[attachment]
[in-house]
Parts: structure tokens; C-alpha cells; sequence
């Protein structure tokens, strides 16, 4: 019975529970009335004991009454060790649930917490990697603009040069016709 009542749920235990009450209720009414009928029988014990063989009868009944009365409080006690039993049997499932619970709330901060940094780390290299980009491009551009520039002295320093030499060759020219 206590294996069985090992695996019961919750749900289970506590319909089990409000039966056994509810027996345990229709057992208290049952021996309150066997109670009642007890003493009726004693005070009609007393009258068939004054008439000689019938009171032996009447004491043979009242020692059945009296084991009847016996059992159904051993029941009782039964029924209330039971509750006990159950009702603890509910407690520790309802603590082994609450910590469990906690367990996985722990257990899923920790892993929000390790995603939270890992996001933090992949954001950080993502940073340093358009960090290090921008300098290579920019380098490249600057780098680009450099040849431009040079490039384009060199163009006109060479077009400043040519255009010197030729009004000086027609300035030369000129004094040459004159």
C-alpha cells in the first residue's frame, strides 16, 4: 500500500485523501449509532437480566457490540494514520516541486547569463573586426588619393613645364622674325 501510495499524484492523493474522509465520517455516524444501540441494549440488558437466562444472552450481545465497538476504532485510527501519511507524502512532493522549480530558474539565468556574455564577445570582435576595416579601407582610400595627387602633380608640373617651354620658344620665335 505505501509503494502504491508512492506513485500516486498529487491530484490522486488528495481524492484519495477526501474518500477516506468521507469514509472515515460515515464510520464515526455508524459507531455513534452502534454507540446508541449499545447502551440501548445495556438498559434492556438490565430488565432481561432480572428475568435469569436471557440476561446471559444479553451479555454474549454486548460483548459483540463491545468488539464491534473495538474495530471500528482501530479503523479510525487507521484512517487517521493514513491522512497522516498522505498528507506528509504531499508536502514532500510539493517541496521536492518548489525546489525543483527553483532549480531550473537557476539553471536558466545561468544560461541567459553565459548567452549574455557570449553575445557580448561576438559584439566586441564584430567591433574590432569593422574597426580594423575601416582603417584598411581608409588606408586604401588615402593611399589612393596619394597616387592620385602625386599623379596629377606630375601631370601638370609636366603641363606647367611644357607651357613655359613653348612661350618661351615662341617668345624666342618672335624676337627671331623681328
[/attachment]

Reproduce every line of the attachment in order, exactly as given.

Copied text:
[in-house]
Parts: structure tokens; C-alpha cells; sequence
């Protein structure tokens, strides 16, 4: 019975529970009335004991009454060790649930917490990697603009040069016709 009542749920235990009450209720009414009928029988014990063989009868009944009365409080006690039993049997499932619970709330901060940094780390290299980009491009551009520039002295320093030499060759020219 206590294996069985090992695996019961919750749900289970506590319909089990409000039966056994509810027996345990229709057992208290049952021996309150066997109670009642007890003493009726004693005070009609007393009258068939004054008439000689019938009171032996009447004491043979009242020692059945009296084991009847016996059992159904051993029941009782039964029924209330039971509750006990159950009702603890509910407690520790309802603590082994609450910590469990906690367990996985722990257990899923920790892993929000390790995603939270890992996001933090992949954001950080993502940073340093358009960090290090921008300098290579920019380098490249600057780098680009450099040849431009040079490039384009060199163009006109060479077009400043040519255009010197030729009004000086027609300035030369000129004094040459004159």
C-alpha cells in the first residue's frame, strides 16, 4: 500500500485523501449509532437480566457490540494514520516541486547569463573586426588619393613645364622674325 501510495499524484492523493474522509465520517455516524444501540441494549440488558437466562444472552450481545465497538476504532485510527501519511507524502512532493522549480530558474539565468556574455564577445570582435576595416579601407582610400595627387602633380608640373617651354620658344620665335 505505501509503494502504491508512492506513485500516486498529487491530484490522486488528495481524492484519495477526501474518500477516506468521507469514509472515515460515515464510520464515526455508524459507531455513534452502534454507540446508541449499545447502551440501548445495556438498559434492556438490565430488565432481561432480572428475568435469569436471557440476561446471559444479553451479555454474549454486548460483548459483540463491545468488539464491534473495538474495530471500528482501530479503523479510525487507521484512517487517521493514513491522512497522516498522505498528507506528509504531499508536502514532500510539493517541496521536492518548489525546489525543483527553483532549480531550473537557476539553471536558466545561468544560461541567459553565459548567452549574455557570449553575445557580448561576438559584439566586441564584430567591433574590432569593422574597426580594423575601416582603417584598411581608409588606408586604401588615402593611399589612393596619394597616387592620385602625386599623379596629377606630375601631370601638370609636366603641363606647367611644357607651357613655359613653348612661350618661351615662341617668345624666342618672335624676337627671331623681328